January 25, 2023

Simplicity by the sea

Sitting among the often unique and sometimes eclectic homes of Brighton, this abode was built to age gracefully by the sea.

The pool, by Bonasera Pools, is gas heated for comfort and gives that still-on-holiday feeling.

James and Tanya Wagner relax on their verandah, which looks out to a view reminiscent of beautiful Singaporean vistas.

When James and Tanya Wagner decided it was time to move on from their home close to Brighton’s Jetty Road, they knew they wanted to stay in the area, just a little further away from the hustle and bustle.

The couple found a block in a street where parking was a whole lot easier and set about designing a home for themselves and their two teenaged children.

They were in no way embarking on new territory – James is director of Heritage Building Group – however, there were certainly some challenges to overcome and plenty of learning curves along the way.

“We do a lot of homes through the eastern suburbs and I wanted to do a traditional home down by the sea,” James says.

The outdoor area is well-used, including the outdoor kitchen, complete with concrete benchtop made by Heritage Homes.

The ideas and thoughts began ticking around three years ago and they settled on an aim to design something that wasn’t quite as grandiose as Heritage Building Group’s usual projects.

“We wanted to try to pare it back and that was probably the most difficult thing,” James says.

The business’s philosophy is to design and build homes that aren’t going to date, but rather age well.

For their own home, James and Tanya wanted to stick with that philosophy, but combine it with the uncomplicated simplicity that comes with beach living.

On top of that, James wanted to try something new. The result is a beautiful two-storey home with American colonial style. There are also accents inspired by vistas at the Raffles Hotel in Singapore.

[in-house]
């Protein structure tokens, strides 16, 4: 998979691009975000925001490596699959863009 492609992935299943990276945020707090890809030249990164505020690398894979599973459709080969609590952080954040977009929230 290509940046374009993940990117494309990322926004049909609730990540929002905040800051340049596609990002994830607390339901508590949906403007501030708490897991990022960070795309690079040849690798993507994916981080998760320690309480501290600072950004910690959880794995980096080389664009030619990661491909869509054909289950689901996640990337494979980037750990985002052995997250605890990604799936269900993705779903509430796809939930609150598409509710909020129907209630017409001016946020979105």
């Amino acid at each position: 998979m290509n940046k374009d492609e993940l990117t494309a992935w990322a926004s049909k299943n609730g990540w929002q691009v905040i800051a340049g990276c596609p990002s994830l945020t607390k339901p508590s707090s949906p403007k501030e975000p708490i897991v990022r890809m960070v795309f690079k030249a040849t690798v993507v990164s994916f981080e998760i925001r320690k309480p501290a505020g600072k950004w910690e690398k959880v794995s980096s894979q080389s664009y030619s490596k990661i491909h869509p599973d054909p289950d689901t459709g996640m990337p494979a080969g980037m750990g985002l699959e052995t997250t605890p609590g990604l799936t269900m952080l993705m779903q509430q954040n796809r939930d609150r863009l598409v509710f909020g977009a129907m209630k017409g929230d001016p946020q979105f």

Heritage Building Group often feature stonework on the facades but, for this home, they’ve chosen a crisp white frontage with Singaporean-inspired verandah and subtle black lines.

A spacious balcony extends across the top level – this is where Tanya, a teacher, likes to sit and take in the beach views that extend out to Seacliff.

Sea breezes pass through the shutters to the bedrooms (above) and a balcony extends along the top level (bottom).

James can more often be found lounging downstairs on the verandah, with its leafy green views.

The home has been finished the only way it could be – with plantation shutters that bring the whole theme together. “They work really well when you get those deep gale-force winds coming through, you can shut it all up, but they also allow the sea breezes in at night over summer.”

The site itself was a challenge – it was basically a six-metre hill of sand – and James says he was often at the end of a wheelbarrow himself.

While the home displays some of Heritage’s signature features, such as the details mouldings, architraves, cornices and skirtings, the floorplan is more compact than they usually create.

James was keen to steer away from some of the norms to try some new approaches, such as using timber on the entranceway’s arches, rather than plaster.

There was plenty of trial and error but James  says he enjoyed the fresh approach and the lessons that came with it.

“I borrowed some ideas from architects in America because I wanted to try some things out on my own house rather than clients’ homes,” he says.

Framed by the entrance’s beautiful arches, the black and white staircase was turned by Hammersmith and constructed by the carpenters at Heritage.

“Some things were successful and some things needed a bit of a rework. The idea was to test all those things I’ve seen in America and find a point of difference from what I do for everyone else.”

With the hiccups ironed out, the entry is a light, bright welcome for the family and their visitors.

It’s here that the interior sings of the heritage traits the loudest – every small detail adding personality and texture to the space.

The black and white staircase is a feature, framed by the arches and illuminated by the natural light cascading down from the upper level.